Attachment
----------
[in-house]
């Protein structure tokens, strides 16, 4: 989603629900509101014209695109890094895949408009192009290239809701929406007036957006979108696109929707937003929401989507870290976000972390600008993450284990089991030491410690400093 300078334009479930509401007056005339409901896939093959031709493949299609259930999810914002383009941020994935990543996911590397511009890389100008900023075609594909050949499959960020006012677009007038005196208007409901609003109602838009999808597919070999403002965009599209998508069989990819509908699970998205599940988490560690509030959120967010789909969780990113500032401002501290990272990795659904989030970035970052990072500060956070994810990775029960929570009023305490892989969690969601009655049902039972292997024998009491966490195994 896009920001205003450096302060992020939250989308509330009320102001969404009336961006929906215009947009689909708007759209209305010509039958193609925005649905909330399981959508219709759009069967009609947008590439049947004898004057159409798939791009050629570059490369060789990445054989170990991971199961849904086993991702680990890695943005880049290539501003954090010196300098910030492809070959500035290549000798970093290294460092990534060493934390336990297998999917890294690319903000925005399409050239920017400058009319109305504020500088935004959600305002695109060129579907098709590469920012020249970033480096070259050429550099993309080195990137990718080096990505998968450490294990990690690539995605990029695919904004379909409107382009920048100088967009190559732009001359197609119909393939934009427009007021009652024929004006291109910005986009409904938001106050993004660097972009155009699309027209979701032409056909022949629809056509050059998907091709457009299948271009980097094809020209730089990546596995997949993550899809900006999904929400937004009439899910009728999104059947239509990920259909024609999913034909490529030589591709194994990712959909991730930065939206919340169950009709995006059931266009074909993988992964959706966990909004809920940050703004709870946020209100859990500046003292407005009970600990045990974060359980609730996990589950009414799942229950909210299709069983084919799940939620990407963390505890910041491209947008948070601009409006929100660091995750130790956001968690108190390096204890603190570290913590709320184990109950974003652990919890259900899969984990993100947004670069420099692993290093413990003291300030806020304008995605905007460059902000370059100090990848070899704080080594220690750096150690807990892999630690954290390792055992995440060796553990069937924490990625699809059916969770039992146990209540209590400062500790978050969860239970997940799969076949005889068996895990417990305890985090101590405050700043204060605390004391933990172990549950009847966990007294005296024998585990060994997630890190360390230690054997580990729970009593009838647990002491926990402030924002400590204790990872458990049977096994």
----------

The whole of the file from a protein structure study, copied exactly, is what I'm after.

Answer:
[in-house]
């Protein structure tokens, strides 16, 4: 989603629900509101014209695109890094895949408009192009290239809701929406007036957006979108696109929707937003929401989507870290976000972390600008993450284990089991030491410690400093 300078334009479930509401007056005339409901896939093959031709493949299609259930999810914002383009941020994935990543996911590397511009890389100008900023075609594909050949499959960020006012677009007038005196208007409901609003109602838009999808597919070999403002965009599209998508069989990819509908699970998205599940988490560690509030959120967010789909969780990113500032401002501290990272990795659904989030970035970052990072500060956070994810990775029960929570009023305490892989969690969601009655049902039972292997024998009491966490195994 896009920001205003450096302060992020939250989308509330009320102001969404009336961006929906215009947009689909708007759209209305010509039958193609925005649905909330399981959508219709759009069967009609947008590439049947004898004057159409798939791009050629570059490369060789990445054989170990991971199961849904086993991702680990890695943005880049290539501003954090010196300098910030492809070959500035290549000798970093290294460092990534060493934390336990297998999917890294690319903000925005399409050239920017400058009319109305504020500088935004959600305002695109060129579907098709590469920012020249970033480096070259050429550099993309080195990137990718080096990505998968450490294990990690690539995605990029695919904004379909409107382009920048100088967009190559732009001359197609119909393939934009427009007021009652024929004006291109910005986009409904938001106050993004660097972009155009699309027209979701032409056909022949629809056509050059998907091709457009299948271009980097094809020209730089990546596995997949993550899809900006999904929400937004009439899910009728999104059947239509990920259909024609999913034909490529030589591709194994990712959909991730930065939206919340169950009709995006059931266009074909993988992964959706966990909004809920940050703004709870946020209100859990500046003292407005009970600990045990974060359980609730996990589950009414799942229950909210299709069983084919799940939620990407963390505890910041491209947008948070601009409006929100660091995750130790956001968690108190390096204890603190570290913590709320184990109950974003652990919890259900899969984990993100947004670069420099692993290093413990003291300030806020304008995605905007460059902000370059100090990848070899704080080594220690750096150690807990892999630690954290390792055992995440060796553990069937924490990625699809059916969770039992146990209540209590400062500790978050969860239970997940799969076949005889068996895990417990305890985090101590405050700043204060605390004391933990172990549950009847966990007294005296024998585990060994997630890190360390230690054997580990729970009593009838647990002491926990402030924002400590204790990872458990049977096994």